Besides being good at what you do, networking at all levels is really the best way to become somebody’s favorite before the search begins. Putting yourself on their radar is the only way to get this call: "Dr. Chatterjee, I think you would make a strong candidate for a dean of natural science position at a major research university. In fact, here are two searches we are consulting on that you should consider." Likewise, the more people who know you, the more likely someone on the hiring committee will champion your entry into the inner pool.
The prestige factor (institutional or personal). Administrative hiring is rife with class and name prejudice. Generally, everybody wants to hire from "peer or better" institutions.
So, for example, if you become a dean of engineering at a prominent Ivy, Big 10, Big 12, or flagship state university, you will get job solicitations from search firms within six months of starting. Conversely, you may be the most amazing dean ever, but if you work at a little-known liberal-arts college, there is almost zero chance that a search committee at a flagship research university would take your candidacy there seriously.
Thus, where you are now in the institutional hierarchy often determines where you can realistically aspire to reach. Unfair? Perhaps, but the assumption is that the better situation you are in, the more qualified you are for something greater.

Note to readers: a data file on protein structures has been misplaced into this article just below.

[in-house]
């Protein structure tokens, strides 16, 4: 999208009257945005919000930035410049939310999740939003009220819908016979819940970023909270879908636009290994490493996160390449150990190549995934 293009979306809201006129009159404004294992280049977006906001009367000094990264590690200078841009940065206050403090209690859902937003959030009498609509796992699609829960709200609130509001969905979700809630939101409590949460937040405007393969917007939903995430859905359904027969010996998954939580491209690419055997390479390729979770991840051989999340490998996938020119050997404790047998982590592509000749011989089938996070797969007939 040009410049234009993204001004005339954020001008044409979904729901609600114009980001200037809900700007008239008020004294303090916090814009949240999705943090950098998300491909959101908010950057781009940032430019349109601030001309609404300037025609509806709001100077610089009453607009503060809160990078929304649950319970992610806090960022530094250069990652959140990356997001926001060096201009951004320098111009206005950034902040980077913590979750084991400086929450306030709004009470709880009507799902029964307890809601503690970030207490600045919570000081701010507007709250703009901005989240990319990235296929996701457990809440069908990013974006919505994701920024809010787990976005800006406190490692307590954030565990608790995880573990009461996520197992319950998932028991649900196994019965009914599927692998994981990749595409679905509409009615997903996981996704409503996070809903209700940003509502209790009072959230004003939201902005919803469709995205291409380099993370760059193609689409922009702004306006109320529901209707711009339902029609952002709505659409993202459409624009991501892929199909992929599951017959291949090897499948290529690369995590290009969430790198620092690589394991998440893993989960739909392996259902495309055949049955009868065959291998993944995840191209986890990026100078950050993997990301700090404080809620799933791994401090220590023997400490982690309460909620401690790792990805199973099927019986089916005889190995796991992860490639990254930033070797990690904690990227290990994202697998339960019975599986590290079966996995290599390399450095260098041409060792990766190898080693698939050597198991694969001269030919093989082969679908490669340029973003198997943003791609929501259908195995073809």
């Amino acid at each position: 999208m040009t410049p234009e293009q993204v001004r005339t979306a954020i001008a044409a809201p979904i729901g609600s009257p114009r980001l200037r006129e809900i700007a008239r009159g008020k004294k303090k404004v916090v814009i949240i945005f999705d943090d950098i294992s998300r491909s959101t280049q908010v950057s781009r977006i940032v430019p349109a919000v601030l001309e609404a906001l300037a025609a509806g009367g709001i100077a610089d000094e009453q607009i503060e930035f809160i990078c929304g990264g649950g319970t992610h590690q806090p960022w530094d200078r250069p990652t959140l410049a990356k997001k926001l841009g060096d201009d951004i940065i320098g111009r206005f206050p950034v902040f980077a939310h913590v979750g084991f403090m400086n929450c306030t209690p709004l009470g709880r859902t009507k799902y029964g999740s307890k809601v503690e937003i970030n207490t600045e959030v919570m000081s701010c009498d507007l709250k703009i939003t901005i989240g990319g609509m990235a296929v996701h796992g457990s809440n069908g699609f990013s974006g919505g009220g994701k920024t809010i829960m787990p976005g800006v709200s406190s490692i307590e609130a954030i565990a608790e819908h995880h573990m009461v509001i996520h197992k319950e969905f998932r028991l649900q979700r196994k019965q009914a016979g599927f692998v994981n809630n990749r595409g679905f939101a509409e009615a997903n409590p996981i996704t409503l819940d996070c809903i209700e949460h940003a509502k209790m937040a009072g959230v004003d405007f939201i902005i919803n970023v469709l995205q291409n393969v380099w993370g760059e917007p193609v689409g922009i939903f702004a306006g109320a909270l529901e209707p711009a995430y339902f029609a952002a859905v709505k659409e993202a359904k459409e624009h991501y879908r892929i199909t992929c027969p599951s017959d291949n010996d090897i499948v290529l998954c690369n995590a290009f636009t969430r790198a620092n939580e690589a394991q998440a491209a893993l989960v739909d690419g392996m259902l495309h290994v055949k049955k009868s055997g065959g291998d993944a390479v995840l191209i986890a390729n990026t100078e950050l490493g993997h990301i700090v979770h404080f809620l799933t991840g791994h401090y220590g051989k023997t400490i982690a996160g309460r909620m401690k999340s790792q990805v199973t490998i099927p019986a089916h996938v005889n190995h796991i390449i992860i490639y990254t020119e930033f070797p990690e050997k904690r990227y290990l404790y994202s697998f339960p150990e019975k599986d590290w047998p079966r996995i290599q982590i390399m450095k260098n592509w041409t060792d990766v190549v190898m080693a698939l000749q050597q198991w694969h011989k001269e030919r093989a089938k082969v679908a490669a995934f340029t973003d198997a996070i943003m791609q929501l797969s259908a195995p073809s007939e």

Your own name matters as well. Having a research-heavy, grant-laden CV counts for openings at research universities — especially in an era of heavy competition for federal and other grant dollars. But name may mean something else: A search firm once told me that a governing board at a top private university was looking for "a big civilian name" (i.e., nonacademic) for their next president — a former U.S. senator, a military chief of staff, or a U.N. secretary general. Name recognition will bring job inquiries.
Checking the right boxes. Certainly, the most direct way to enter the inner hiring pool is on the strength of your achievements. If you have a long list of coups and positive metrics, then most search firms and committees will take notice. For example, if you have a strong fund-raising record as a department chair, recruiters and committees will appreciate how you might continue that success as a dean.
Of course, you can’t rely on a busy and distracted committee to always uncover the qualities that it’s nominally looking for on your CV. As advised in an earlier installment in this series, you must tailor your application materials — from the CV to the cover letter to the dreaded executive-summary questionnaire — to the local situation. Which of your achievements visibly align with what the institution wants — especially the required qualifications and strategic goals? Explain in detail, with examples. Absolutely press home your greatest hits.
The issue of "fit." Aside from their qualifications, successful administrators also must "fit" the campus and its culture, or disaster looms for all. A friend at a low-key collegial university in the West described a dean candidate who showed up for his airport interview sporting an "Armani suit, French cuffs, and a know-it-all, better-than-you-peasants attitude." The search committee concluded, "He would last here about a year." The projected mismatch was too wide.